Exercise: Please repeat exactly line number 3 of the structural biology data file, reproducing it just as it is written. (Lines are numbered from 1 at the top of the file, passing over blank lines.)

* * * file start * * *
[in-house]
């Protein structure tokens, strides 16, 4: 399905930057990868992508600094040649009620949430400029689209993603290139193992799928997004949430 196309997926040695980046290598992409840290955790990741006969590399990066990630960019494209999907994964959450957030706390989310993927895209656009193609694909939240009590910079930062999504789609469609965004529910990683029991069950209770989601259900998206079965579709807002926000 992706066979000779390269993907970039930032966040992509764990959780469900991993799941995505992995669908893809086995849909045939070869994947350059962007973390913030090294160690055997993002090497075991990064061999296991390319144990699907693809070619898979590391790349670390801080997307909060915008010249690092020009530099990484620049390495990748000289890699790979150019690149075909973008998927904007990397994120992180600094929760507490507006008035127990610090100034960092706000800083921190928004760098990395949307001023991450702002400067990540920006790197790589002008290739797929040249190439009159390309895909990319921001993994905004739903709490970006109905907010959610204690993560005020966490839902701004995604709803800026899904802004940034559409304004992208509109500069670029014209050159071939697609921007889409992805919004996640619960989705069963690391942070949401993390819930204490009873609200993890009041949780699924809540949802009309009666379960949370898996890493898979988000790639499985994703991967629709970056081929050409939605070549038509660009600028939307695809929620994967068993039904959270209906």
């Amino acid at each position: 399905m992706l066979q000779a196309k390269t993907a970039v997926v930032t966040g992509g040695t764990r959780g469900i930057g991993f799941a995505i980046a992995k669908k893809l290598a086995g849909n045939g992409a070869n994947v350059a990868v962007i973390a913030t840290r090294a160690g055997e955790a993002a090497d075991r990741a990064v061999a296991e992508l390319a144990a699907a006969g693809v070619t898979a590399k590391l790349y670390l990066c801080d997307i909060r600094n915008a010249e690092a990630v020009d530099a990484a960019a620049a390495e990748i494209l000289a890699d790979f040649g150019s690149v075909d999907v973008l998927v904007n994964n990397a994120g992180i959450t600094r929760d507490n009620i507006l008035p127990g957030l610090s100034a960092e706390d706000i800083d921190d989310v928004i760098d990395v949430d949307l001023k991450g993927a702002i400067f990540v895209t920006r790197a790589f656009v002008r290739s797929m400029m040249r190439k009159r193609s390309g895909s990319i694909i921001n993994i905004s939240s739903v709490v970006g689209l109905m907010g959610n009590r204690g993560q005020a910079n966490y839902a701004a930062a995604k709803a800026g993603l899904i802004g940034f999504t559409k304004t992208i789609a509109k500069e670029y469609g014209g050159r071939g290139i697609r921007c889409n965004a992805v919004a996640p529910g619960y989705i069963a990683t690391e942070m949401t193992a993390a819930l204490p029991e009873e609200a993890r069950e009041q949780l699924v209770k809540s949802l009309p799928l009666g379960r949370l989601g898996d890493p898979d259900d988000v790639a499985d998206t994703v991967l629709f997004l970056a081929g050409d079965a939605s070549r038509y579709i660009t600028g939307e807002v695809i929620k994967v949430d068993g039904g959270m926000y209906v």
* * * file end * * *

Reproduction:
């Amino acid at each position: 399905m992706l066979q000779a196309k390269t993907a970039v997926v930032t966040g992509g040695t764990r959780g469900i930057g991993f799941a995505i980046a992995k669908k893809l290598a086995g849909n045939g992409a070869n994947v350059a990868v962007i973390a913030t840290r090294a160690g055997e955790a993002a090497d075991r990741a990064v061999a296991e992508l390319a144990a699907a006969g693809v070619t898979a590399k590391l790349y670390l990066c801080d997307i909060r600094n915008a010249e690092a990630v020009d530099a990484a960019a620049a390495e990748i494209l000289a890699d790979f040649g150019s690149v075909d999907v973008l998927v904007n994964n990397a994120g992180i959450t600094r929760d507490n009620i507006l008035p127990g957030l610090s100034a960092e706390d706000i800083d921190d989310v928004i760098d990395v949430d949307l001023k991450g993927a702002i400067f990540v895209t920006r790197a790589f656009v002008r290739s797929m400029m040249r190439k009159r193609s390309g895909s990319i694909i921001n993994i905004s939240s739903v709490v970006g689209l109905m907010g959610n009590r204690g993560q005020a910079n966490y839902a701004a930062a995604k709803a800026g993603l899904i802004g940034f999504t559409k304004t992208i789609a509109k500069e670029y469609g014209g050159r071939g290139i697609r921007c889409n965004a992805v919004a996640p529910g619960y989705i069963a990683t690391e942070m949401t193992a993390a819930l204490p029991e009873e609200a993890r069950e009041q949780l699924v209770k809540s949802l009309p799928l009666g379960r949370l989601g898996d890493p898979d259900d988000v790639a499985d998206t994703v991967l629709f997004l970056a081929g050409d079965a939605s070549r038509y579709i660009t600028g939307e807002v695809i929620k994967v949430d068993g039904g959270m926000y209906v």